Australia is about to play host to a record-breaking sports event the likes of which the country hasn’t seen for a generation. But for a nation that prides itself on sporting achievement and fanaticism, our Matildas have faced an uphill battle for recognition.
“The first time I ever saw an actual Matildas team play, I was part of the squad,” former Matilda and Optus Sport commentator Amy Duggan told The Latch.
Growing up as a football fanatic, Duggan recounts a childhood full of fundraising, arguing her way into the boy’s team, and getting changed on the bus. Despite a bedroom covered in posters of professional players, it was only after winning a football covered in Matildas signatures at the age of 15 that she realised Australia even had a national women’s team.
“I was like, ‘Oh, you can do that?’ And they were like, ‘Yep’. That was the moment I made the decision that that’s what I wanted to do,” she said. Two years later, she debuted for Australia.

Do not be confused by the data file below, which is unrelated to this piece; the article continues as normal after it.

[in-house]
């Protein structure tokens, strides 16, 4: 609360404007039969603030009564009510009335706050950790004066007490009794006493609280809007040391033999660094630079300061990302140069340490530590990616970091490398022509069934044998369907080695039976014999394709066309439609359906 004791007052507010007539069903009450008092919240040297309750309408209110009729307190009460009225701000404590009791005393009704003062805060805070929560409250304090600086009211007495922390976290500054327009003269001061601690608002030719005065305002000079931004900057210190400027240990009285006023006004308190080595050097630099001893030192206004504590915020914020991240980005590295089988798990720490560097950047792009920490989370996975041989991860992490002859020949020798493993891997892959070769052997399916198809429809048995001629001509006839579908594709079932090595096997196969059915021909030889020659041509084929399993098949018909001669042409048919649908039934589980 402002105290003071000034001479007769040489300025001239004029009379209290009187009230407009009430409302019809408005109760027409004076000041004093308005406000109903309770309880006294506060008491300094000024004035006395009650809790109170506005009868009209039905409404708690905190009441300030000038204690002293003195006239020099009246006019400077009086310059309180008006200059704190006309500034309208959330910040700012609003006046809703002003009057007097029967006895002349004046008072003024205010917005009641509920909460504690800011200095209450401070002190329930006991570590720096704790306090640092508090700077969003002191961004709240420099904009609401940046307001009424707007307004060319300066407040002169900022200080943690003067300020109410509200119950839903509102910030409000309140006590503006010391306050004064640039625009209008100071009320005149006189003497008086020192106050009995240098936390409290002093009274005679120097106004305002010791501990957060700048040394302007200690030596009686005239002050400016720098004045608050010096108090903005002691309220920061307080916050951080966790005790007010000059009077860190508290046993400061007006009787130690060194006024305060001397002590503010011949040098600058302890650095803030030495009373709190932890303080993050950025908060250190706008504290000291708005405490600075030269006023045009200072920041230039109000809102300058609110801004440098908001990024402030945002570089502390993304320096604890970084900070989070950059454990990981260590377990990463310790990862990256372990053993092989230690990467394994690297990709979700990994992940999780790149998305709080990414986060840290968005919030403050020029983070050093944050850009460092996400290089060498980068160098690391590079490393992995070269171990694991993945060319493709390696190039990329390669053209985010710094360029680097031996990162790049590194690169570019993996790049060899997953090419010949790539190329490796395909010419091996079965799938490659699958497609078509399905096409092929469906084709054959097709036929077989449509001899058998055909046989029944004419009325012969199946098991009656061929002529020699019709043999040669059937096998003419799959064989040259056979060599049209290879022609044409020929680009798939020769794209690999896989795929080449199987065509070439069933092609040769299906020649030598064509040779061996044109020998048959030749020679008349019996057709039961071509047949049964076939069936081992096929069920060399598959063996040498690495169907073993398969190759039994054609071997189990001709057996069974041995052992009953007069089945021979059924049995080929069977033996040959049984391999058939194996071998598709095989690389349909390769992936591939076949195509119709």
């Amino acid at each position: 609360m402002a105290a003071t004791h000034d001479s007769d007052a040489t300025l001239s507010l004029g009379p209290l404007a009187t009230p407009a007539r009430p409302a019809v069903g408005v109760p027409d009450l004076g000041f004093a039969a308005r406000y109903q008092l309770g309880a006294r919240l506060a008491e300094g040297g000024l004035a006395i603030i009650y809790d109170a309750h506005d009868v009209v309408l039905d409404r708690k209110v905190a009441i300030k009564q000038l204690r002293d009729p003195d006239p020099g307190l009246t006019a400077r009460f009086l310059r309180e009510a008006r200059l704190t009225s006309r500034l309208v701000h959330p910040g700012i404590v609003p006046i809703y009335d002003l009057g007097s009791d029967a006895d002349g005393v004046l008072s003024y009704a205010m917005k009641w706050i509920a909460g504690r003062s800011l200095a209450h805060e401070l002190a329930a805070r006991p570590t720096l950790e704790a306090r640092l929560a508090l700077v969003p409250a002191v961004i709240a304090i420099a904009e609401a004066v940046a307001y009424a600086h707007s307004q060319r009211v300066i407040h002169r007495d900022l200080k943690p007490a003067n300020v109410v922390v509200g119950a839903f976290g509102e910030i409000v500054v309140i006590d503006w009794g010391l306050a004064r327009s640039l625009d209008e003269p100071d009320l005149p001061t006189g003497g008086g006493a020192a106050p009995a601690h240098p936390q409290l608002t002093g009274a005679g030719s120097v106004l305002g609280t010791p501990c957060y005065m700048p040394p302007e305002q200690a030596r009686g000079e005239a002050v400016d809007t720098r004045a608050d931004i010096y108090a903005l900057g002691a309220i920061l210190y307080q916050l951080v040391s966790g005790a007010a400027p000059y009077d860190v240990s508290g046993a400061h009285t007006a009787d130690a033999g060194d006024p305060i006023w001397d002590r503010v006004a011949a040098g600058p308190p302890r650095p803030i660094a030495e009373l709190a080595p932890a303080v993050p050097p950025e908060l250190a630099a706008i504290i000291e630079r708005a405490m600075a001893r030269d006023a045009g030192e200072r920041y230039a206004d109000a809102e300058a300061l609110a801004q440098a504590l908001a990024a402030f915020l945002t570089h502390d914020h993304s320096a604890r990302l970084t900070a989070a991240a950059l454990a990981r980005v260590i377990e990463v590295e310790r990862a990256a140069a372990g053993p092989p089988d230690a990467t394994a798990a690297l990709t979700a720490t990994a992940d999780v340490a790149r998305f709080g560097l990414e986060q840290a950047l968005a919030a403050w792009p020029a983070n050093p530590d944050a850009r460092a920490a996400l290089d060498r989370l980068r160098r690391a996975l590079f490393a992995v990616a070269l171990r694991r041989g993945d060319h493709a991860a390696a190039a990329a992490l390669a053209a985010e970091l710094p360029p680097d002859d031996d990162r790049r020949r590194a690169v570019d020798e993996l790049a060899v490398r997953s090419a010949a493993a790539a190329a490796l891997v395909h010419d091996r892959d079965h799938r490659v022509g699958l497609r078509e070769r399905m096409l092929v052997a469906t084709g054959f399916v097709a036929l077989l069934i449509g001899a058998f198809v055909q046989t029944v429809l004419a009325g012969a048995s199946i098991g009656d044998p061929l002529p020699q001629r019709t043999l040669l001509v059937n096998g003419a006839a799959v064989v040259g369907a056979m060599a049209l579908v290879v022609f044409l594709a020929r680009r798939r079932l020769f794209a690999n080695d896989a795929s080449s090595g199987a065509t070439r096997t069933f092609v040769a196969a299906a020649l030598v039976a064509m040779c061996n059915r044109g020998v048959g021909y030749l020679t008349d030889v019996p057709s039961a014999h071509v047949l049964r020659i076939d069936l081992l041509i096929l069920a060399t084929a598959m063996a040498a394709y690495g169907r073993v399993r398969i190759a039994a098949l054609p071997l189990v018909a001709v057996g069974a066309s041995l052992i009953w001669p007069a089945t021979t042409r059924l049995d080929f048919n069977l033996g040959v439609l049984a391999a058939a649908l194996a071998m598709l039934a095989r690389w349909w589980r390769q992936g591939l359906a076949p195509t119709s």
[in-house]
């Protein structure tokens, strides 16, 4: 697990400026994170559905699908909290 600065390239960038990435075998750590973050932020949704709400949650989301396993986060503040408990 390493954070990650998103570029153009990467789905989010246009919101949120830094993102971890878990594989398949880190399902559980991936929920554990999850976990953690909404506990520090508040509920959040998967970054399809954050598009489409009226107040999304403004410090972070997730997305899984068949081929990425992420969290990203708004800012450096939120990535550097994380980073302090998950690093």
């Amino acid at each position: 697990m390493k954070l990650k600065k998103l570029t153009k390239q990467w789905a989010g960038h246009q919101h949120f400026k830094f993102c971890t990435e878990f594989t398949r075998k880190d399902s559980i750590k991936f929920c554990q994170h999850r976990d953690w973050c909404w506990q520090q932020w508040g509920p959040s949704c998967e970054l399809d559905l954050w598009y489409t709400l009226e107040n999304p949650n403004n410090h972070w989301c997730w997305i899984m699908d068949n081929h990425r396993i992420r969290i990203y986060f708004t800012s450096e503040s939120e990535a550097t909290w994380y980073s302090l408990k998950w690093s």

It’s not an unfamiliar story for female football players. While there is a belief that sport and politics should never mix, for women, football and fighting for equality have always been inherently entwined.
This reality is highlighted in a video released by the 2023 Matildas’ squad just days before the 2023 FIFA Women’s World Cup kicks off in Australia and New Zealand. In the clip, the current team champion the legacy of those who have come before them while pointing out the inequalities they still face.
“As Matildas… we stand on the shoulders of giants who have paved the way to afford the opportunities we have now, ” Forward Caitlin Foord said in a clip from the players’ union, Professional Footballers Australia (PFA).
For those within our football community, our fans, our sponsors, our politicians,… pic.twitter.com/gVImezbX30